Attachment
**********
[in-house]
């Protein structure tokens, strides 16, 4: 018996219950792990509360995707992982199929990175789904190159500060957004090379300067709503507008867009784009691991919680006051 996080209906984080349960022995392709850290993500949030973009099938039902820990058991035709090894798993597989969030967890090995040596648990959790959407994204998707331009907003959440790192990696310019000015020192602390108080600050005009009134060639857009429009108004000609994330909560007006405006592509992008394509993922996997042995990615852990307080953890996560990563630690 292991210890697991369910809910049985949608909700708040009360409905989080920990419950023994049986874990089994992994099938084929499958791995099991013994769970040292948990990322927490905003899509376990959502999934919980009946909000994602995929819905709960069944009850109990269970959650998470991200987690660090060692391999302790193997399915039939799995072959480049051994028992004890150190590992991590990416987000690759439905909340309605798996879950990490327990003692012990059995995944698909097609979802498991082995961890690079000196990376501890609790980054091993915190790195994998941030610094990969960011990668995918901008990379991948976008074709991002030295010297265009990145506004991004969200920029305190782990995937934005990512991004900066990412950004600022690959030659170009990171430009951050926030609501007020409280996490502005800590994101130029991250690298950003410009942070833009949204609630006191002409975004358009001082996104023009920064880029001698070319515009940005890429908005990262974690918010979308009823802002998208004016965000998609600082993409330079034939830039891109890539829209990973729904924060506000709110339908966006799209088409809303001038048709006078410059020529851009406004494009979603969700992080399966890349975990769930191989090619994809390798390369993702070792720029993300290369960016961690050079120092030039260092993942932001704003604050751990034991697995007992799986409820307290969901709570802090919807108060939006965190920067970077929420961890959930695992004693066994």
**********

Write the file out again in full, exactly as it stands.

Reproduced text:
[in-house]
């Protein structure tokens, strides 16, 4: 018996219950792990509360995707992982199929990175789904190159500060957004090379300067709503507008867009784009691991919680006051 996080209906984080349960022995392709850290993500949030973009099938039902820990058991035709090894798993597989969030967890090995040596648990959790959407994204998707331009907003959440790192990696310019000015020192602390108080600050005009009134060639857009429009108004000609994330909560007006405006592509992008394509993922996997042995990615852990307080953890996560990563630690 292991210890697991369910809910049985949608909700708040009360409905989080920990419950023994049986874990089994992994099938084929499958791995099991013994769970040292948990990322927490905003899509376990959502999934919980009946909000994602995929819905709960069944009850109990269970959650998470991200987690660090060692391999302790193997399915039939799995072959480049051994028992004890150190590992991590990416987000690759439905909340309605798996879950990490327990003692012990059995995944698909097609979802498991082995961890690079000196990376501890609790980054091993915190790195994998941030610094990969960011990668995918901008990379991948976008074709991002030295010297265009990145506004991004969200920029305190782990995937934005990512991004900066990412950004600022690959030659170009990171430009951050926030609501007020409280996490502005800590994101130029991250690298950003410009942070833009949204609630006191002409975004358009001082996104023009920064880029001698070319515009940005890429908005990262974690918010979308009823802002998208004016965000998609600082993409330079034939830039891109890539829209990973729904924060506000709110339908966006799209088409809303001038048709006078410059020529851009406004494009979603969700992080399966890349975990769930191989090619994809390798390369993702070792720029993300290369960016961690050079120092030039260092993942932001704003604050751990034991697995007992799986409820307290969901709570802090919807108060939006965190920067970077929420961890959930695992004693066994």